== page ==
The TOAST of Berlin -Â or a Balti and Bubbly with Dieter Kosslick
With West Midland-filmed TOAST tickling tastebuds at the Berlin Film Festival, Roger Shannon looks at how a Balsall Heath balti played a big role in the evolution of UK regional film funding.
The news that Dieter Kosslick, the flamboyant director of the Berlin Film Festival, has selected the film TOAST for a special screening in the 'Culinary Cinema' section of this most prestigious of film festivals is an excellent testament to the emerging international appeal of this West Midlands-set film, which was such a success in the BBC's Xmas schedule.
The Berlin Film Festival, aka the Berlinale, is the second most important after Cannes in the film festival pantheon, and runs from February 10 for 10 days.
Dieter Kosslick, a gourmand himself, is so enamoured of TOAST that, as well as a screening in the Culinary Cinema section, TOAST will also have a red carpet out-of-competition gala screening, and attending will be Helena Bonham Carter and director SJ Clarkson.
However, it's not the first time that the charismatic Kosslick has tasted the culinary delights of this region - cinematic or otherwise!
Dieter Kosslick's fondness for TOAST represents a second course in the appreciation of the culinary Midlands for the Berlinale director.
In the late 1980s, as a festival director myself, I invited Dieter Kosslick to attend the Birmingham Film/TV Festival in order to introduce to UK film industry professionals to the ground-breaking work he was doing at that time as director of the Hamburg Film Fund.
Other invited guests were from Location Berlin, the New York Film Commission, the Toronto Film Office etc.
This was the first time that such industry professionals had been invited to the UK to talk about their respective film models.
The impact of the Birmingham Festival Cities Forum was such that it led to a spate of UK cities setting up their own film offices in efforts to attract films to their regions.
Where Birmingham went, Liverpool, Newcastle, Sheffield, Manchester followed.....
Dieter introduced to UK film industry professionals the Hamburg funding effect - a film funding strategy that encompassed both inward investment, and indigenous industry support.
After a long day's discussion on such matters during the Birmingham Film Festival - endearingly nick named the 'Birminale' - Dieter Kosslick, in a manifestation of his renowned hospitality, took a whole bunch of festival visitors out for dinner; but not any kind of dinner.
'Let's put the 'fun' back into 'funding' was his battle cry! He wanted to try out the Balti.
And so, I have fond memories of Dieter tucking energetically into a Balti at Adils on Stoney Lane, Balsall Heath, with myself, festival chairman Pogus Caesar and a host of international visitors - a Balti that was washed down with a crate of Dieter's finest champagne, which somehow arrived on cue!
The waiters at Adils looked on astonished as Dieter toasted the Birminale with the champagne and renamed the Balti as 'finger food' - they loved it.
More than twenty years later, the region's culinary circle is completed with Dieter Kosslick's fondness for Nigel Slater's TOAST.
And another circle is completed too; Dieter's ideas for Regional Film Funds took root in the UK in the nineties and blossomed some years later.
The fund that backed TOAST, from Screen WM, was born out of those Balti - and bubbly - infused discussions.
"Give Food a Chance" is the theme of the 5th Culinary Cinema at the 61st Berlinale, from February 13 to 18, 2011.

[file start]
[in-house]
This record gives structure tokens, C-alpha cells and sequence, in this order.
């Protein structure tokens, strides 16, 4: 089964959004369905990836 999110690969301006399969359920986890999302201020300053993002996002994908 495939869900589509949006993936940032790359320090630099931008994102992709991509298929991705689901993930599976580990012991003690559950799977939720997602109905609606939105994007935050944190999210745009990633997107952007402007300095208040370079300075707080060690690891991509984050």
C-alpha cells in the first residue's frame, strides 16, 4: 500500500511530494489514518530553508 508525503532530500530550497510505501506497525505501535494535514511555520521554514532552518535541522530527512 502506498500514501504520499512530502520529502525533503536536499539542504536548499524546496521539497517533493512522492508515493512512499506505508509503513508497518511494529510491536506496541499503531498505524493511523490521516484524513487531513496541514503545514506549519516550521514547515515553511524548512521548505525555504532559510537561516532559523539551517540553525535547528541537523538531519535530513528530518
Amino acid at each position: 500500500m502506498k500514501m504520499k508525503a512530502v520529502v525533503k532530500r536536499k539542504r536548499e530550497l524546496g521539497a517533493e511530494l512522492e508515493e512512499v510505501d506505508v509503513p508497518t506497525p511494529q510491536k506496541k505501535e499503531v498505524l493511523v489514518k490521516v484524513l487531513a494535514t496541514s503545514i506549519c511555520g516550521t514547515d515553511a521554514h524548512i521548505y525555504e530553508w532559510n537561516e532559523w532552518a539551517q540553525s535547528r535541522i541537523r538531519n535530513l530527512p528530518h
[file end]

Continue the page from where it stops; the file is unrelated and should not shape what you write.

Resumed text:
Twelve films, including TOAST, about food and the environment have been selected.
After each film, the renowned chef Sonja FrÃŒhsammer as well as Michelin star chefs Michael Hoffmann, Thomas Kammeier, Michael Kempf and Tim Raue will serve meals that have been inspired by the films.
As Dieter Kosslick says of this year's Culinary Cinema -: "Let's give food a chance to become the focal point of our lives again and not poisonous junk disguised as food.
"Five years ago we launched Culinary Cinema to call attention to the relationship between film, culture, cuisine and the environment.
"Food brings people together and connects them to their surroundings. A country's cuisine is a yardstick of its culture."
It's therefore very appropriate that TOAST features so prominently in the Culinary Cinema section in Berlin - from lemon meringue pies to spaghetti bolognaise, food is at the very heart of TOAST, a feature film adaptation of Nigel Slater's memoirs of his 'sixties Wolverhampton childhood.
TOAST was adapted for the screen by 'Billy Elliot' screenwriter, Lee Hall, and the cast includes Helena Bonham Carter, Freddie Highmore, Oscar Kennedy, and Ken Stott.
Financed by Screen WM and BBC Films, TOAST was filmed at locations in and around Birmingham, and produced by Ruby Films.
The film shows a young Nigel Slater dealing with his own sexuality, the death of his mother, the challenge of a new stepmother (played by Helena Bonham Carter) and his overbearing father (Ken Stott).
It also maps Nigel's culinary journey, sometimes comical, sometimes tragic, always edible.
SJ Clarkson, for whom TOAST is a debut movie, has also directed television drama such as Doctors, Heroes and Ugly Betty,
The film is set in Slater's home town of Wolverhampton, and was shot in the region.
Investment from regional screen agency Screen WM ensured that shooting would take place in and around the region, with locations ranging from a disused Victorian bank to the University of Birmingham, from the Barber Institute to Highbury Hall inter alia.
TOAST was part financed by the BBC, for whom the film was a success in the Xmas television schedules. Outside the UK, the film is being sold as a theatrical feature film.
Roger Shannon is executive Producer of Swish Films and Professor at Edge Hill University, near Liverpool